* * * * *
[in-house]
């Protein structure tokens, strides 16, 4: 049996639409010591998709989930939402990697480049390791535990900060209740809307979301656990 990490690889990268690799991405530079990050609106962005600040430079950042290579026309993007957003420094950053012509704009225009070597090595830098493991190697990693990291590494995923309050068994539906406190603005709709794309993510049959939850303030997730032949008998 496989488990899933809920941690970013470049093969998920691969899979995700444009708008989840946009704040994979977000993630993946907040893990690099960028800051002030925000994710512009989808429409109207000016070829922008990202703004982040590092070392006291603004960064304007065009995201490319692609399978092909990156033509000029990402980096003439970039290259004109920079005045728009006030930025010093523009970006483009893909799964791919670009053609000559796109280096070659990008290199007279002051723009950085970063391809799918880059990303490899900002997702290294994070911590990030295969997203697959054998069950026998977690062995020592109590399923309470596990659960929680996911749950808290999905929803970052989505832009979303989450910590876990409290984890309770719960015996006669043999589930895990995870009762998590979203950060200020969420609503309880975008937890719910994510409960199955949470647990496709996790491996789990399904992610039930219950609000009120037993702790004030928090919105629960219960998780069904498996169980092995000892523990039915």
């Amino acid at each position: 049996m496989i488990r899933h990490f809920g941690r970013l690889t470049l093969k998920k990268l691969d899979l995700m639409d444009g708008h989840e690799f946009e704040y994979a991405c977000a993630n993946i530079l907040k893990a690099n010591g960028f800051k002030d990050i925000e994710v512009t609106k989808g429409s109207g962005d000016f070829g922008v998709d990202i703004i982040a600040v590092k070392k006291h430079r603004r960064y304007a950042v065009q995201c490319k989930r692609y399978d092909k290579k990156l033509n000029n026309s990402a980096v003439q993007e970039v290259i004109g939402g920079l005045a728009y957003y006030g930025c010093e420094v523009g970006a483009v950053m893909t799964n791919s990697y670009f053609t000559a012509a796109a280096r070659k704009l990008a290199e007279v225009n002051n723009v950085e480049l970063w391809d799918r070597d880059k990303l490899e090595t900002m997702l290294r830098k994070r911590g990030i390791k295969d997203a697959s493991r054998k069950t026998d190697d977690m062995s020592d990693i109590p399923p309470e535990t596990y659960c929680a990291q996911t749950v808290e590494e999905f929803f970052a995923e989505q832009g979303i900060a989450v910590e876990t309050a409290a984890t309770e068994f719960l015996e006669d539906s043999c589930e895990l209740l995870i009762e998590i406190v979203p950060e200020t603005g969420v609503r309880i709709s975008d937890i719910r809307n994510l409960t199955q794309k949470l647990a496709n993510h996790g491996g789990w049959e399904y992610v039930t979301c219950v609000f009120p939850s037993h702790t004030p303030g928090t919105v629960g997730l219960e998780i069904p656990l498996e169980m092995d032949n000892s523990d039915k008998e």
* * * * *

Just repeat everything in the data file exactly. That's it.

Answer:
[in-house]
């Protein structure tokens, strides 16, 4: 049996639409010591998709989930939402990697480049390791535990900060209740809307979301656990 990490690889990268690799991405530079990050609106962005600040430079950042290579026309993007957003420094950053012509704009225009070597090595830098493991190697990693990291590494995923309050068994539906406190603005709709794309993510049959939850303030997730032949008998 496989488990899933809920941690970013470049093969998920691969899979995700444009708008989840946009704040994979977000993630993946907040893990690099960028800051002030925000994710512009989808429409109207000016070829922008990202703004982040590092070392006291603004960064304007065009995201490319692609399978092909990156033509000029990402980096003439970039290259004109920079005045728009006030930025010093523009970006483009893909799964791919670009053609000559796109280096070659990008290199007279002051723009950085970063391809799918880059990303490899900002997702290294994070911590990030295969997203697959054998069950026998977690062995020592109590399923309470596990659960929680996911749950808290999905929803970052989505832009979303989450910590876990409290984890309770719960015996006669043999589930895990995870009762998590979203950060200020969420609503309880975008937890719910994510409960199955949470647990496709996790491996789990399904992610039930219950609000009120037993702790004030928090919105629960219960998780069904498996169980092995000892523990039915």
């Amino acid at each position: 049996m496989i488990r899933h990490f809920g941690r970013l690889t470049l093969k998920k990268l691969d899979l995700m639409d444009g708008h989840e690799f946009e704040y994979a991405c977000a993630n993946i530079l907040k893990a690099n010591g960028f800051k002030d990050i925000e994710v512009t609106k989808g429409s109207g962005d000016f070829g922008v998709d990202i703004i982040a600040v590092k070392k006291h430079r603004r960064y304007a950042v065009q995201c490319k989930r692609y399978d092909k290579k990156l033509n000029n026309s990402a980096v003439q993007e970039v290259i004109g939402g920079l005045a728009y957003y006030g930025c010093e420094v523009g970006a483009v950053m893909t799964n791919s990697y670009f053609t000559a012509a796109a280096r070659k704009l990008a290199e007279v225009n002051n723009v950085e480049l970063w391809d799918r070597d880059k990303l490899e090595t900002m997702l290294r830098k994070r911590g990030i390791k295969d997203a697959s493991r054998k069950t026998d190697d977690m062995s020592d990693i109590p399923p309470e535990t596990y659960c929680a990291q996911t749950v808290e590494e999905f929803f970052a995923e989505q832009g979303i900060a989450v910590e876990t309050a409290a984890t309770e068994f719960l015996e006669d539906s043999c589930e895990l209740l995870i009762e998590i406190v979203p950060e200020t603005g969420v609503r309880i709709s975008d937890i719910r809307n994510l409960t199955q794309k949470l647990a496709n993510h996790g491996g789990w049959e399904y992610v039930t979301c219950v609000f009120p939850s037993h702790t004030p303030g928090t919105v629960g997730l219960e998780i069904p656990l498996e169980m092995d032949n000892s523990d039915k008998e």